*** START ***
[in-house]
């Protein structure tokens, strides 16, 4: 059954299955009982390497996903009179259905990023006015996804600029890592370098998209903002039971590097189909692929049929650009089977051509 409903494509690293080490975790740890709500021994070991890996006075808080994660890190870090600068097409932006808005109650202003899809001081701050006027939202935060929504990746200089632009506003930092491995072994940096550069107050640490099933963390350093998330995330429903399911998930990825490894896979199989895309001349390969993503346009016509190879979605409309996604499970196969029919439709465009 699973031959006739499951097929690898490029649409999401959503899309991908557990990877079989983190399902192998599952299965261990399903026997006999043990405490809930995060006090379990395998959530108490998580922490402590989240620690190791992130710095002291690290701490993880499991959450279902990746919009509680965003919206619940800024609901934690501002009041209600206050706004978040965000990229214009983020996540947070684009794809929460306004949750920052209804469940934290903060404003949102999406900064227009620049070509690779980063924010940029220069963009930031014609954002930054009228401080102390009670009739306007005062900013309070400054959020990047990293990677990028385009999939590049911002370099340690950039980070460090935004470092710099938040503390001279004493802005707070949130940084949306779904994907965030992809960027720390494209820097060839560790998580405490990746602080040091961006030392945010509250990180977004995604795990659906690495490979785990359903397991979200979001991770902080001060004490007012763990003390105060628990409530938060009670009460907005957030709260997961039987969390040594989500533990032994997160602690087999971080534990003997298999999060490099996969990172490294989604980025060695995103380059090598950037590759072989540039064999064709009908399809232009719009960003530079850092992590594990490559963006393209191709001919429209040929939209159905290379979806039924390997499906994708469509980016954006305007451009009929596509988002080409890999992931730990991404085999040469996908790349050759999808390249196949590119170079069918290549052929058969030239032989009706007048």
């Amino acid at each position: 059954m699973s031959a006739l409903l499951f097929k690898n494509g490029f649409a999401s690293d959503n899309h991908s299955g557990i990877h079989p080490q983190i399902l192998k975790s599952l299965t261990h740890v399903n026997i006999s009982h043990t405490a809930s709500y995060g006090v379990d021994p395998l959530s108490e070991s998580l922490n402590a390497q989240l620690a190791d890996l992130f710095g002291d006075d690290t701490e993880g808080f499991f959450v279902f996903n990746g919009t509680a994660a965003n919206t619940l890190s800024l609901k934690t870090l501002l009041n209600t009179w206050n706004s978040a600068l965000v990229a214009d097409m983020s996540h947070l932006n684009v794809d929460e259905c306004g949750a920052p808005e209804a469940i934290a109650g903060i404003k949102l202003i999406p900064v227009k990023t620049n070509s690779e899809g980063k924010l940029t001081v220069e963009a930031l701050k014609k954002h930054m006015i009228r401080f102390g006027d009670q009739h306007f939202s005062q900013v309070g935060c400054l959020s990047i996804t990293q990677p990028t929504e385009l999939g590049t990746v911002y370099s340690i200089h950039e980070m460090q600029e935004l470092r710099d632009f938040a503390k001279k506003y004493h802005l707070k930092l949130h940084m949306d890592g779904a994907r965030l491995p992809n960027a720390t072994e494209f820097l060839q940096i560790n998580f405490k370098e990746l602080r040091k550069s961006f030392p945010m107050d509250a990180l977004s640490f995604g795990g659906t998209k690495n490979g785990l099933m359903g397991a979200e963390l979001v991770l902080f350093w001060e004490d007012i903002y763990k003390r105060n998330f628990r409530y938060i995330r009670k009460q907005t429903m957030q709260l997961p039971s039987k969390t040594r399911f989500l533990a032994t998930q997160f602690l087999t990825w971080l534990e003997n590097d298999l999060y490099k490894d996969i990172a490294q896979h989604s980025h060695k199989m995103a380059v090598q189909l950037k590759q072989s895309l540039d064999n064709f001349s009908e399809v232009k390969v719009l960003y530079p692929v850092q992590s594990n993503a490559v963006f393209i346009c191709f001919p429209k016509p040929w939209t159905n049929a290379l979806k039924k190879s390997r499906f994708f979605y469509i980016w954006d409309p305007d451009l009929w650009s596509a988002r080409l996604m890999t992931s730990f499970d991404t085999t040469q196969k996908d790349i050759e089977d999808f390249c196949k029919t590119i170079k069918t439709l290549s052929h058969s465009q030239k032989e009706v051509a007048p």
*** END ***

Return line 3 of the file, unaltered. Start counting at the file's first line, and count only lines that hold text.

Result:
């Amino acid at each position: 059954m699973s031959a006739l409903l499951f097929k690898n494509g490029f649409a999401s690293d959503n899309h991908s299955g557990i990877h079989p080490q983190i399902l192998k975790s599952l299965t261990h740890v399903n026997i006999s009982h043990t405490a809930s709500y995060g006090v379990d021994p395998l959530s108490e070991s998580l922490n402590a390497q989240l620690a190791d890996l992130f710095g002291d006075d690290t701490e993880g808080f499991f959450v279902f996903n990746g919009t509680a994660a965003n919206t619940l890190s800024l609901k934690t870090l501002l009041n209600t009179w206050n706004s978040a600068l965000v990229a214009d097409m983020s996540h947070l932006n684009v794809d929460e259905c306004g949750a920052p808005e209804a469940i934290a109650g903060i404003k949102l202003i999406p900064v227009k990023t620049n070509s690779e899809g980063k924010l940029t001081v220069e963009a930031l701050k014609k954002h930054m006015i009228r401080f102390g006027d009670q009739h306007f939202s005062q900013v309070g935060c400054l959020s990047i996804t990293q990677p990028t929504e385009l999939g590049t990746v911002y370099s340690i200089h950039e980070m460090q600029e935004l470092r710099d632009f938040a503390k001279k506003y004493h802005l707070k930092l949130h940084m949306d890592g779904a994907r965030l491995p992809n960027a720390t072994e494209f820097l060839q940096i560790n998580f405490k370098e990746l602080r040091k550069s961006f030392p945010m107050d509250a990180l977004s640490f995604g795990g659906t998209k690495n490979g785990l099933m359903g397991a979200e963390l979001v991770l902080f350093w001060e004490d007012i903002y763990k003390r105060n998330f628990r409530y938060i995330r009670k009460q907005t429903m957030q709260l997961p039971s039987k969390t040594r399911f989500l533990a032994t998930q997160f602690l087999t990825w971080l534990e003997n590097d298999l999060y490099k490894d996969i990172a490294q896979h989604s980025h060695k199989m995103a380059v090598q189909l950037k590759q072989s895309l540039d064999n064709f001349s009908e399809v232009k390969v719009l960003y530079p692929v850092q992590s594990n993503a490559v963006f393209i346009c191709f001919p429209k016509p040929w939209t159905n049929a290379l979806k039924k190879s390997r499906f994708f979605y469509i980016w954006d409309p305007d451009l009929w650009s596509a988002r080409l996604m890999t992931s730990f499970d991404t085999t040469q196969k996908d790349i050759e089977d999808f390249c196949k029919t590119i170079k069918t439709l290549s052929h058969s465009q030239k032989e009706v051509a007048p």